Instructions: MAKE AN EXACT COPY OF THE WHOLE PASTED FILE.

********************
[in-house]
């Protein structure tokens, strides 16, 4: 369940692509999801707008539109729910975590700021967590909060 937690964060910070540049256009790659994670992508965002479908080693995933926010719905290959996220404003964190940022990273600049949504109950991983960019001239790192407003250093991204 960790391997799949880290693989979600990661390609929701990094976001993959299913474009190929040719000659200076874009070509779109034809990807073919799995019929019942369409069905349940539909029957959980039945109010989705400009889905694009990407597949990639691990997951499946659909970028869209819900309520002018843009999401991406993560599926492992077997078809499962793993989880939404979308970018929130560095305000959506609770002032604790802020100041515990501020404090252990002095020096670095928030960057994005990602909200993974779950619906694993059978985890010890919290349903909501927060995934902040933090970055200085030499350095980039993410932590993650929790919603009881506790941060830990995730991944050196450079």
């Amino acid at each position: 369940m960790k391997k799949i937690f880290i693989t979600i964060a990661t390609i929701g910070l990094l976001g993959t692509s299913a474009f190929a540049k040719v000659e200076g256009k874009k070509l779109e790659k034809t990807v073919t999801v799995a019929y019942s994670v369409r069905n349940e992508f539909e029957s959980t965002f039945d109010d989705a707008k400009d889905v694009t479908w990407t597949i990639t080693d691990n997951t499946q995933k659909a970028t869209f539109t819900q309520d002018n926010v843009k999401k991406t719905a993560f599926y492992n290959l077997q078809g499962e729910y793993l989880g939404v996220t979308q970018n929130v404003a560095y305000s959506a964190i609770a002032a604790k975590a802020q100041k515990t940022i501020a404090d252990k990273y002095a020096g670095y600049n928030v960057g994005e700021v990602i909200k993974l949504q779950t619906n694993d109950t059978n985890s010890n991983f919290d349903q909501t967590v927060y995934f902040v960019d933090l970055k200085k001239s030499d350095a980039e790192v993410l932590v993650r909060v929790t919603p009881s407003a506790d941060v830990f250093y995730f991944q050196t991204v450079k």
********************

[in-house]
């Protein structure tokens, strides 16, 4: 369940692509999801707008539109729910975590700021967590909060 937690964060910070540049256009790659994670992508965002479908080693995933926010719905290959996220404003964190940022990273600049949504109950991983960019001239790192407003250093991204 960790391997799949880290693989979600990661390609929701990094976001993959299913474009190929040719000659200076874009070509779109034809990807073919799995019929019942369409069905349940539909029957959980039945109010989705400009889905694009990407597949990639691990997951499946659909970028869209819900309520002018843009999401991406993560599926492992077997078809499962793993989880939404979308970018929130560095305000959506609770002032604790802020100041515990501020404090252990002095020096670095928030960057994005990602909200993974779950619906694993059978985890010890919290349903909501927060995934902040933090970055200085030499350095980039993410932590993650929790919603009881506790941060830990995730991944050196450079």
């Amino acid at each position: 369940m960790k391997k799949i937690f880290i693989t979600i964060a990661t390609i929701g910070l990094l976001g993959t692509s299913a474009f190929a540049k040719v000659e200076g256009k874009k070509l779109e790659k034809t990807v073919t999801v799995a019929y019942s994670v369409r069905n349940e992508f539909e029957s959980t965002f039945d109010d989705a707008k400009d889905v694009t479908w990407t597949i990639t080693d691990n997951t499946q995933k659909a970028t869209f539109t819900q309520d002018n926010v843009k999401k991406t719905a993560f599926y492992n290959l077997q078809g499962e729910y793993l989880g939404v996220t979308q970018n929130v404003a560095y305000s959506a964190i609770a002032a604790k975590a802020q100041k515990t940022i501020a404090d252990k990273y002095a020096g670095y600049n928030v960057g994005e700021v990602i909200k993974l949504q779950t619906n694993d109950t059978n985890s010890n991983f919290d349903q909501t967590v927060y995934f902040v960019d933090l970055k200085k001239s030499d350095a980039e790192v993410l932590v993650r909060v929790t919603p009881s407003a506790d941060v830990f250093y995730f991944q050196t991204v450079k």